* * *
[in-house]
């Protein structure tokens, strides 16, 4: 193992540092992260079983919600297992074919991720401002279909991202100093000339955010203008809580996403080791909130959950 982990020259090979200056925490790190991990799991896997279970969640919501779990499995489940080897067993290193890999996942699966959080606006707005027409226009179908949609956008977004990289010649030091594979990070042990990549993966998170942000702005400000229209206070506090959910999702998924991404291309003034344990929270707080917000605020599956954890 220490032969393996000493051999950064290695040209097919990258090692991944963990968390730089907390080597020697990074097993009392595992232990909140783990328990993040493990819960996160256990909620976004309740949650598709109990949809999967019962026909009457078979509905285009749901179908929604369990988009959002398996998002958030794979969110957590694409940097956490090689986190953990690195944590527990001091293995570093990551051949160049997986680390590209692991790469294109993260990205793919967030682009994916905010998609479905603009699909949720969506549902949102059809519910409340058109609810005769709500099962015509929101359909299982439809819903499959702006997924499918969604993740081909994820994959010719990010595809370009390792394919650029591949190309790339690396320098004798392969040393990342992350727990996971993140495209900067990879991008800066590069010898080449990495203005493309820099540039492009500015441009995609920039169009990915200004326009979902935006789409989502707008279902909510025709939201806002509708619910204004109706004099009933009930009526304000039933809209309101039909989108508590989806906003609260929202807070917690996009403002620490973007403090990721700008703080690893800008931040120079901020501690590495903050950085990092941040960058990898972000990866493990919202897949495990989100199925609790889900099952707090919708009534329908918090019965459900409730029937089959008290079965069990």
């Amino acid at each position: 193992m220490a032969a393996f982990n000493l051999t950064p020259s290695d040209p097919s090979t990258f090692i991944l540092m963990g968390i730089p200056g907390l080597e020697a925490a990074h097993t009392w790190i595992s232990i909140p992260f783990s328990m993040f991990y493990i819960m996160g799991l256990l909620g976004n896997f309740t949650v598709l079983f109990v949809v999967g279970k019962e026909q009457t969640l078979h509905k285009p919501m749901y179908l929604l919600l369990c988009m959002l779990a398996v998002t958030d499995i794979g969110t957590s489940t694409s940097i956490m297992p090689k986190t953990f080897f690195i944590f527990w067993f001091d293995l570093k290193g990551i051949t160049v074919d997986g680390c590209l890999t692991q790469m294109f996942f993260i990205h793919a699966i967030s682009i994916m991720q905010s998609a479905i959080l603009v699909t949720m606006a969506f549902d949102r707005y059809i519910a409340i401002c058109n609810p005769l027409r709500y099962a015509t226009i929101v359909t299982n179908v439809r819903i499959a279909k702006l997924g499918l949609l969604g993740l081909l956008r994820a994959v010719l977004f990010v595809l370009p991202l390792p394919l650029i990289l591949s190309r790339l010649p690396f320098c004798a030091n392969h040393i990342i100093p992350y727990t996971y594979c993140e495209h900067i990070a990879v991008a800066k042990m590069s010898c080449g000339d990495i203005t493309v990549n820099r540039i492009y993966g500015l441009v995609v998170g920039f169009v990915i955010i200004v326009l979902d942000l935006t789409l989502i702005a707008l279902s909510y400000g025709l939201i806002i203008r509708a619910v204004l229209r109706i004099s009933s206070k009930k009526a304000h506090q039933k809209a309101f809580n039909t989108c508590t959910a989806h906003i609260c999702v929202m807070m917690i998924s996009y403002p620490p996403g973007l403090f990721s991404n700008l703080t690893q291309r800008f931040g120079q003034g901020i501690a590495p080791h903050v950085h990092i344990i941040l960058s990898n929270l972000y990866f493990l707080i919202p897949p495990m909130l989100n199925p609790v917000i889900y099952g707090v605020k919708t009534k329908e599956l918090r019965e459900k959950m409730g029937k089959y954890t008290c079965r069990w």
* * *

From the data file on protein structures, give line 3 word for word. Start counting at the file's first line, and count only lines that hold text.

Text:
């Amino acid at each position: 193992m220490a032969a393996f982990n000493l051999t950064p020259s290695d040209p097919s090979t990258f090692i991944l540092m963990g968390i730089p200056g907390l080597e020697a925490a990074h097993t009392w790190i595992s232990i909140p992260f783990s328990m993040f991990y493990i819960m996160g799991l256990l909620g976004n896997f309740t949650v598709l079983f109990v949809v999967g279970k019962e026909q009457t969640l078979h509905k285009p919501m749901y179908l929604l919600l369990c988009m959002l779990a398996v998002t958030d499995i794979g969110t957590s489940t694409s940097i956490m297992p090689k986190t953990f080897f690195i944590f527990w067993f001091d293995l570093k290193g990551i051949t160049v074919d997986g680390c590209l890999t692991q790469m294109f996942f993260i990205h793919a699966i967030s682009i994916m991720q905010s998609a479905i959080l603009v699909t949720m606006a969506f549902d949102r707005y059809i519910a409340i401002c058109n609810p005769l027409r709500y099962a015509t226009i929101v359909t299982n179908v439809r819903i499959a279909k702006l997924g499918l949609l969604g993740l081909l956008r994820a994959v010719l977004f990010v595809l370009p991202l390792p394919l650029i990289l591949s190309r790339l010649p690396f320098c004798a030091n392969h040393i990342i100093p992350y727990t996971y594979c993140e495209h900067i990070a990879v991008a800066k042990m590069s010898c080449g000339d990495i203005t493309v990549n820099r540039i492009y993966g500015l441009v995609v998170g920039f169009v990915i955010i200004v326009l979902d942000l935006t789409l989502i702005a707008l279902s909510y400000g025709l939201i806002i203008r509708a619910v204004l229209r109706i004099s009933s206070k009930k009526a304000h506090q039933k809209a309101f809580n039909t989108c508590t959910a989806h906003i609260c999702v929202m807070m917690i998924s996009y403002p620490p996403g973007l403090f990721s991404n700008l703080t690893q291309r800008f931040g120079q003034g901020i501690a590495p080791h903050v950085h990092i344990i941040l960058s990898n929270l972000y990866f493990l707080i919202p897949p495990m909130l989100n199925p609790v917000i889900y099952g707090v605020k919708t009534k329908e599956l918090r019965e459900k959950m409730g029937k089959y954890t008290c079965r069990w």